NEWS

  /  

February 5, 2008

Dissolved Co-op to hold board election

Even without the benefit of a physical storefront for the first time in its 75-year history, longtime neighborhood grocer the Hyde Park Co-op is taking nominations for its upcoming board election in May. Although the cooperative accepted a University buyout in December and will be replaced by a Treasure Island within weeks, the board will continue to settle the remaining debts involved with the store’s closure and hopes to continue on as a presence in the neighborhood.

The Co-op board consists of nine rotating members each of whom serves a three-year term. Six members will return to their positions this year, and three seats are up for election. Two alternate members, who vote in the absence of a Board member, will serve for single-year terms, although they do not automatically assume vacant positions. The top three nominees will become regular members of the board, and the next two will be alternates.

“In the past it has been very difficult to achieve the necessary number of candidates,” said current president of the board Jim Poeuymirou. “People are so busy in their personal and professional lives that getting them to volunteer for even good causes is a very difficult thing to do. Running for office for a financially bankrupt organization is itself a difficult thing to do.”

Yet some expect interest in board positions to be high this year, especially on the heels of the closely-fought decision to close the store.

“I hear that it has been difficult to find people to run in the past, but this year I feel as though it will not be, because I think there are a vast number of people who were against the closing of the Co-op and people want to have a cooperative,” said Jay Mulberry, head of the nominating committee. “I feel as though there are quite a few people who would be willing to run.”

The Co-op is currently reshuffling its finances in the wake of the financial crisis that prompted the supermarket to shut down.

“We are gathering names of interested parties who want to preserve the legacy and integrity of the organization as we move into the following chapter to liquidate all assets and pay off all creditors, hopefully in full,” Poeuymirou said.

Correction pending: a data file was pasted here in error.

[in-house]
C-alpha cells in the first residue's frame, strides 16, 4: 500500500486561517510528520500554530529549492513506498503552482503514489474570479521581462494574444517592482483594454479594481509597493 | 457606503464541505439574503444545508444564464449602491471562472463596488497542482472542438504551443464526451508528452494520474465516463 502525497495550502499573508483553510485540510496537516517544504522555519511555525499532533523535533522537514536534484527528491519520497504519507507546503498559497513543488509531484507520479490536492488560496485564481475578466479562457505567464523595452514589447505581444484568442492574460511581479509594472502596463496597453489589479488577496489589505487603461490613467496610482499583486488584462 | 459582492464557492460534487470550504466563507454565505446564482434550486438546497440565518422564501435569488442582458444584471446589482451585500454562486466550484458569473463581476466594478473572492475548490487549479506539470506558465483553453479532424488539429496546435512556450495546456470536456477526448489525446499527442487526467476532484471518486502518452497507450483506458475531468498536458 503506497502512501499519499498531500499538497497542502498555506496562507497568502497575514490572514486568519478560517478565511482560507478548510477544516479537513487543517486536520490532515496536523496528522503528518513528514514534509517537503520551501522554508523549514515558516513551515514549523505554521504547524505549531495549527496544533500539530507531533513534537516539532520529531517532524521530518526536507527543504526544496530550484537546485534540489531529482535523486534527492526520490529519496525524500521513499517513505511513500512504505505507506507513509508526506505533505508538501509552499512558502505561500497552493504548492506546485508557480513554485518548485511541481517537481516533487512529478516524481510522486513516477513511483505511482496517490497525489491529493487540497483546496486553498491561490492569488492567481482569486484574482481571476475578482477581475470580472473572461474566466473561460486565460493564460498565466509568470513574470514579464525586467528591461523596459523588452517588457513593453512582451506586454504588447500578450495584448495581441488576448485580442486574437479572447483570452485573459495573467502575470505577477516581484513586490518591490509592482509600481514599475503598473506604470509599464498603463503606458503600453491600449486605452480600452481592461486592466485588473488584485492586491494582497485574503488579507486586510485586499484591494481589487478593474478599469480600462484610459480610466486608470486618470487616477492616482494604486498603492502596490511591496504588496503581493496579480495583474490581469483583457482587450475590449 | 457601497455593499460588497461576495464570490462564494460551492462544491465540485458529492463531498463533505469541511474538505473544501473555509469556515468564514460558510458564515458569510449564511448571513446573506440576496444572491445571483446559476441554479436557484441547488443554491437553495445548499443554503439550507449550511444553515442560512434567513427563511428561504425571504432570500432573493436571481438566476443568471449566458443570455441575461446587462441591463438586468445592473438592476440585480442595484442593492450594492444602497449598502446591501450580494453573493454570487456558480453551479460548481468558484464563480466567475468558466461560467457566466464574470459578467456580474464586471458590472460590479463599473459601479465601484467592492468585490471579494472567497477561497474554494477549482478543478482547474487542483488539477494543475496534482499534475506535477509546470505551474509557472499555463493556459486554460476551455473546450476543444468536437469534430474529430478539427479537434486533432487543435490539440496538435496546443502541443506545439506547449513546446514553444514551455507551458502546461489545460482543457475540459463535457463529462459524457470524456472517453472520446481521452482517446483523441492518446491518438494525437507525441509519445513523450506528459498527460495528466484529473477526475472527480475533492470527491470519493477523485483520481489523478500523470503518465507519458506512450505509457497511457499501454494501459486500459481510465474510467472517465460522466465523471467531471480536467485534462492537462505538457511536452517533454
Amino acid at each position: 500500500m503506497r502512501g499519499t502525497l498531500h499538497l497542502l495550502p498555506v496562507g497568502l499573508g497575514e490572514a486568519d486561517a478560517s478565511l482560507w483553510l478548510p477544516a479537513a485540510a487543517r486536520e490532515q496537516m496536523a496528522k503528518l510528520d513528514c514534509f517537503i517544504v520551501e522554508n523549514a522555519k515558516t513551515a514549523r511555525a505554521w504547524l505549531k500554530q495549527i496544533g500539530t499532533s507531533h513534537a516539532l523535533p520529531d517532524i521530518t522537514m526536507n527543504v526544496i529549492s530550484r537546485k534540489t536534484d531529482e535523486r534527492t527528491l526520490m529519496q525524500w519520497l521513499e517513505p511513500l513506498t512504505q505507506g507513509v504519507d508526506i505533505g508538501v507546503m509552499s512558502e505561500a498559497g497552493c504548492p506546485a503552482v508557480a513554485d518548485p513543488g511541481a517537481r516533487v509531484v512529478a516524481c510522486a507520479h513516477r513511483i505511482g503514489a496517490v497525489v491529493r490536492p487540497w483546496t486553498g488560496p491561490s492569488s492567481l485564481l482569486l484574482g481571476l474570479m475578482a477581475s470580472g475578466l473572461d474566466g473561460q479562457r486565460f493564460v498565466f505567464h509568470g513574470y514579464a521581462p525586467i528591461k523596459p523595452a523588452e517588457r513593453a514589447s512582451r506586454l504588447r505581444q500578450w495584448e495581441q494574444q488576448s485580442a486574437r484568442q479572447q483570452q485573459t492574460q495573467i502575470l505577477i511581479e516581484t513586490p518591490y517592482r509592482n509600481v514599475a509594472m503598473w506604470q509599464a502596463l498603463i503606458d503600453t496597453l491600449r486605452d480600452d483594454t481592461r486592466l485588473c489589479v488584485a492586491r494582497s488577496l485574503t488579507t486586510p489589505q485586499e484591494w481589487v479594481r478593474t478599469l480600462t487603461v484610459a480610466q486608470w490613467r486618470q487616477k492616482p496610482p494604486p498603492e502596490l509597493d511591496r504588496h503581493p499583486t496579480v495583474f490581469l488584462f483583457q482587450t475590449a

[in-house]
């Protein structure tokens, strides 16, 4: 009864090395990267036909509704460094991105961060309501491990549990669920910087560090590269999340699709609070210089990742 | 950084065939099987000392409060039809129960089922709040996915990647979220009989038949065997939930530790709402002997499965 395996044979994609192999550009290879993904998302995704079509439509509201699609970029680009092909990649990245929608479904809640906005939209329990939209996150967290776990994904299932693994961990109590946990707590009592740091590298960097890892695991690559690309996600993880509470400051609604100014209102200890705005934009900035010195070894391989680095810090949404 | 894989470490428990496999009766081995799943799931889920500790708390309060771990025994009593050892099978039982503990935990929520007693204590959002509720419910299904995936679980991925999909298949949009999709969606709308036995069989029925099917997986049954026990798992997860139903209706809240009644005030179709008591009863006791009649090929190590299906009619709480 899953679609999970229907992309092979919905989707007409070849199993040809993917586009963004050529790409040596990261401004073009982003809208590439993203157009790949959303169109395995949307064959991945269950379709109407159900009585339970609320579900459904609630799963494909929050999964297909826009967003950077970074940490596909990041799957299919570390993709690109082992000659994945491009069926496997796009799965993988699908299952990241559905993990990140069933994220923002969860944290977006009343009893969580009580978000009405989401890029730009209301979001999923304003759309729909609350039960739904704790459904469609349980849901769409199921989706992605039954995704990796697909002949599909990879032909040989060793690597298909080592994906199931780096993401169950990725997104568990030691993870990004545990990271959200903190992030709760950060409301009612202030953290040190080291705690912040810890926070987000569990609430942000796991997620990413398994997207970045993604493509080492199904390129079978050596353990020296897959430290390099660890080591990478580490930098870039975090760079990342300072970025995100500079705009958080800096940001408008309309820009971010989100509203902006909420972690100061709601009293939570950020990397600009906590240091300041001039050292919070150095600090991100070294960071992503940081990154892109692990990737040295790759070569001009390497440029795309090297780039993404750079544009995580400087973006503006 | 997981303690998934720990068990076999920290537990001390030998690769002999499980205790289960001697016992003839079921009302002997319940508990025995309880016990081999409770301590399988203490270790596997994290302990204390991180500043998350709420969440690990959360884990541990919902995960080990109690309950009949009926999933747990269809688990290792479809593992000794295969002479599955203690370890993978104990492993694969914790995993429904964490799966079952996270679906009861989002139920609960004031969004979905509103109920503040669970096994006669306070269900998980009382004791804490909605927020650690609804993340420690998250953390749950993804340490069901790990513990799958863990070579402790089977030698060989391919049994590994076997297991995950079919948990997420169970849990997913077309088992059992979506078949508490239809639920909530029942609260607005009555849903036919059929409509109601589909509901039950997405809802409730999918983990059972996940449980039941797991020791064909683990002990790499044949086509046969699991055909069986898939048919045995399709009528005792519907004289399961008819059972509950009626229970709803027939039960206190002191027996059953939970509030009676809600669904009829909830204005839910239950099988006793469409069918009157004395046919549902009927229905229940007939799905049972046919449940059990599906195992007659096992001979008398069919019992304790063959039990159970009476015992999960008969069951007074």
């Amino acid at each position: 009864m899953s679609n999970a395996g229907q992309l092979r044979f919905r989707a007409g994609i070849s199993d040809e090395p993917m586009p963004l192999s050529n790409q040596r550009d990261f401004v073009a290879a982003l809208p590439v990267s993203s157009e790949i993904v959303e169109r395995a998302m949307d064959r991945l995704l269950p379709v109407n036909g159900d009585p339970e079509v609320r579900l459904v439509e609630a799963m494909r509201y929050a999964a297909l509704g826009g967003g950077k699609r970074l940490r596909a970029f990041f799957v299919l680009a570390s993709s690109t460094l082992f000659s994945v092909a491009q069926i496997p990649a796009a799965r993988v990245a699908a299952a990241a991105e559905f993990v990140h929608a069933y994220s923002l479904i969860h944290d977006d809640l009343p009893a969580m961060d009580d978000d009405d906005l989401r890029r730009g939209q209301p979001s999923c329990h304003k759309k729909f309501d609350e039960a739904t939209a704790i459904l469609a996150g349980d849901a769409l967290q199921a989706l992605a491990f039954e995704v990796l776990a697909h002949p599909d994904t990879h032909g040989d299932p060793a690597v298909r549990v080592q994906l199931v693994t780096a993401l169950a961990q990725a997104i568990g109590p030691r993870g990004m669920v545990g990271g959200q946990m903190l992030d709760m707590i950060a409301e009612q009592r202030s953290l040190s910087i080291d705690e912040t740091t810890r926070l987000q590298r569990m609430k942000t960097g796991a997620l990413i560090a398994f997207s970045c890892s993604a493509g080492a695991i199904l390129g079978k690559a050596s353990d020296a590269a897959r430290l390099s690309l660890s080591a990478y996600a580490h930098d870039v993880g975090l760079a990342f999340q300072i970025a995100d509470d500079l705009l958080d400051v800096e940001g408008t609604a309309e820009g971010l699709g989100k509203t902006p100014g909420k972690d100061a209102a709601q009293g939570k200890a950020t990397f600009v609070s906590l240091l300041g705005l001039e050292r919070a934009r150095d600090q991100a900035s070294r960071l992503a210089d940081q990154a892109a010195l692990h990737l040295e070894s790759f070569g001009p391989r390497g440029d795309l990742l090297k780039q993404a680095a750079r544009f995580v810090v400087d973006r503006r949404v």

Co-op representatives say they anticipate logistical changes in this year’s election. In previous years the Co-op had typically mailed out candidate statements and ballots through the organization’s newsletter, The Evergreen. However, The Evergreen ceased publication after the dissolution of the grocery store, and no funds exist to distribute ballots. All voting information will be available through the website or the Hyde Park Herald. The Co-op is considering two methods of voting: either ballots will be made available to individuals at a convenient location such as the Hyde Park Neighborhood Club, or a large meeting will be held for the candidates’ speeches and the subsequent voting.

Boasting 23,000 members, the Co-op has typically faced problems organizing a cohesive voting program. A high turnover rate in the community makes tracking members a difficult task, as undergraduate and graduate students leave and professors move to other institutions.

Still, many Hyde Parkers are reluctant to give up on the Co-op entirely, and especially bemoan the loss of community events such as the annual book fair hosted by the store. Nevertheless, Poeuymirou cautioned those who hope for the cooperative to be a long-term player in neighborhood events, and sought to quell some calls for the opening of a new store.

“If the liquidation of assets results in a negative, the viability of the organization is incredibly limited because any successor inherits that financial burden,” he said. “If sufficient [numbers of] people want to create another Co-op or another organization, they would need to do so under a new name so they could have a fresh start.”

Poeuymirou still believes that a Co-op without the burdens of the past could flourish in the area.

“There is reason to believe a cooperative can exist in Hyde Park,” he added. “It should not become a mainstream grocer; it should keep to its principles, providing an educational environment, fair trade, and free trade.”